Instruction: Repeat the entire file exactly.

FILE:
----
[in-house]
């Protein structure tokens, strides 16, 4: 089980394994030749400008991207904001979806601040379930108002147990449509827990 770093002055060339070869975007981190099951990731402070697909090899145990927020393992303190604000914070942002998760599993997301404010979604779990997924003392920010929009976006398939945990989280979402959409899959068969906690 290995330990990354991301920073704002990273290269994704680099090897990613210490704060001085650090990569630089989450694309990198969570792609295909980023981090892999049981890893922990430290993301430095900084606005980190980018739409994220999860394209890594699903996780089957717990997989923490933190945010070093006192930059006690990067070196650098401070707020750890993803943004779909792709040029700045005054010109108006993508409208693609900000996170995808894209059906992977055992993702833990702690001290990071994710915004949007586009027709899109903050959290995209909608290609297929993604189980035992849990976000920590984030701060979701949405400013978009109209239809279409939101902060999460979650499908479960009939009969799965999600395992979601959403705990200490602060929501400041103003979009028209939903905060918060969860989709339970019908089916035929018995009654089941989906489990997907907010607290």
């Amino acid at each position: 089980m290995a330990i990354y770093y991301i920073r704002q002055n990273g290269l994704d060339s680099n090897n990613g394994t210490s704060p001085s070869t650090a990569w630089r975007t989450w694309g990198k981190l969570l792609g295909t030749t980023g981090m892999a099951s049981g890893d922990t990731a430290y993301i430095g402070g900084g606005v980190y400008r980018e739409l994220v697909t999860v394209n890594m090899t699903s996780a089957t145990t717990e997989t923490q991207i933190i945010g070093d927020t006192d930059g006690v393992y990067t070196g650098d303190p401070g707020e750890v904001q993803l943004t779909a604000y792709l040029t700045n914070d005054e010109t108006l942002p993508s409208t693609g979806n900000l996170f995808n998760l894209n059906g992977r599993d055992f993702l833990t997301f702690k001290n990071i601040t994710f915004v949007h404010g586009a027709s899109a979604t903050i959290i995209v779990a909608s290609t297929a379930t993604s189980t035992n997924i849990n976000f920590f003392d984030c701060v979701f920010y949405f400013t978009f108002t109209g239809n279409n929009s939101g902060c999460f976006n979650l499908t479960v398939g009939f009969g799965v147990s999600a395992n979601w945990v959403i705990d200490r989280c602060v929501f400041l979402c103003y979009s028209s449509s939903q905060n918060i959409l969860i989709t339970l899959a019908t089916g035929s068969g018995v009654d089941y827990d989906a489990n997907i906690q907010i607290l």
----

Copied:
[in-house]
């Protein structure tokens, strides 16, 4: 089980394994030749400008991207904001979806601040379930108002147990449509827990 770093002055060339070869975007981190099951990731402070697909090899145990927020393992303190604000914070942002998760599993997301404010979604779990997924003392920010929009976006398939945990989280979402959409899959068969906690 290995330990990354991301920073704002990273290269994704680099090897990613210490704060001085650090990569630089989450694309990198969570792609295909980023981090892999049981890893922990430290993301430095900084606005980190980018739409994220999860394209890594699903996780089957717990997989923490933190945010070093006192930059006690990067070196650098401070707020750890993803943004779909792709040029700045005054010109108006993508409208693609900000996170995808894209059906992977055992993702833990702690001290990071994710915004949007586009027709899109903050959290995209909608290609297929993604189980035992849990976000920590984030701060979701949405400013978009109209239809279409939101902060999460979650499908479960009939009969799965999600395992979601959403705990200490602060929501400041103003979009028209939903905060918060969860989709339970019908089916035929018995009654089941989906489990997907907010607290």
């Amino acid at each position: 089980m290995a330990i990354y770093y991301i920073r704002q002055n990273g290269l994704d060339s680099n090897n990613g394994t210490s704060p001085s070869t650090a990569w630089r975007t989450w694309g990198k981190l969570l792609g295909t030749t980023g981090m892999a099951s049981g890893d922990t990731a430290y993301i430095g402070g900084g606005v980190y400008r980018e739409l994220v697909t999860v394209n890594m090899t699903s996780a089957t145990t717990e997989t923490q991207i933190i945010g070093d927020t006192d930059g006690v393992y990067t070196g650098d303190p401070g707020e750890v904001q993803l943004t779909a604000y792709l040029t700045n914070d005054e010109t108006l942002p993508s409208t693609g979806n900000l996170f995808n998760l894209n059906g992977r599993d055992f993702l833990t997301f702690k001290n990071i601040t994710f915004v949007h404010g586009a027709s899109a979604t903050i959290i995209v779990a909608s290609t297929a379930t993604s189980t035992n997924i849990n976000f920590f003392d984030c701060v979701f920010y949405f400013t978009f108002t109209g239809n279409n929009s939101g902060c999460f976006n979650l499908t479960v398939g009939f009969g799965v147990s999600a395992n979601w945990v959403i705990d200490r989280c602060v929501f400041l979402c103003y979009s028209s449509s939903q905060n918060i959409l969860i989709t339970l899959a019908t089916g035929s068969g018995v009654d089941y827990d989906a489990n997907i906690q907010i607290l």